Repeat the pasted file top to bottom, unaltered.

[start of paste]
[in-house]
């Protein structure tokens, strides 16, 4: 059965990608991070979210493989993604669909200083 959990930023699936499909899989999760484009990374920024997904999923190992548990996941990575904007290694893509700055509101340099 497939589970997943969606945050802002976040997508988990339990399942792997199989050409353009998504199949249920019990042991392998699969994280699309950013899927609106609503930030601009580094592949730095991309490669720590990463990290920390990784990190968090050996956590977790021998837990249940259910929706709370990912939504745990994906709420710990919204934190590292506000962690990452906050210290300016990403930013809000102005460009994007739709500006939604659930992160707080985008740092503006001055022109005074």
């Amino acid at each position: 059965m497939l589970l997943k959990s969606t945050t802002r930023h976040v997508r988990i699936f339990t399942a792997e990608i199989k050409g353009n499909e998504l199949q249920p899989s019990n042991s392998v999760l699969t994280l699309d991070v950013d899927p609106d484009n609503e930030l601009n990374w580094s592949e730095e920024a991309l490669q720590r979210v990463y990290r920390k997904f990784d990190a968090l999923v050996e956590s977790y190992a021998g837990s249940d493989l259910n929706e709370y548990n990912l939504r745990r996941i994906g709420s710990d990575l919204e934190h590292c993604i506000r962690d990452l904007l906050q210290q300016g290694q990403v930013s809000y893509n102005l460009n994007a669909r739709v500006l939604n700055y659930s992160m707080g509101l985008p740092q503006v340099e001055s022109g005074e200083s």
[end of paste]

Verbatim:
[in-house]
């Protein structure tokens, strides 16, 4: 059965990608991070979210493989993604669909200083 959990930023699936499909899989999760484009990374920024997904999923190992548990996941990575904007290694893509700055509101340099 497939589970997943969606945050802002976040997508988990339990399942792997199989050409353009998504199949249920019990042991392998699969994280699309950013899927609106609503930030601009580094592949730095991309490669720590990463990290920390990784990190968090050996956590977790021998837990249940259910929706709370990912939504745990994906709420710990919204934190590292506000962690990452906050210290300016990403930013809000102005460009994007739709500006939604659930992160707080985008740092503006001055022109005074």
């Amino acid at each position: 059965m497939l589970l997943k959990s969606t945050t802002r930023h976040v997508r988990i699936f339990t399942a792997e990608i199989k050409g353009n499909e998504l199949q249920p899989s019990n042991s392998v999760l699969t994280l699309d991070v950013d899927p609106d484009n609503e930030l601009n990374w580094s592949e730095e920024a991309l490669q720590r979210v990463y990290r920390k997904f990784d990190a968090l999923v050996e956590s977790y190992a021998g837990s249940d493989l259910n929706e709370y548990n990912l939504r745990r996941i994906g709420s710990d990575l919204e934190h590292c993604i506000r962690d990452l904007l906050q210290q300016g290694q990403v930013s809000y893509n102005l460009n994007a669909r739709v500006l939604n700055y659930s992160m707080g509101l985008p740092q503006v340099e001055s022109g005074e200083s």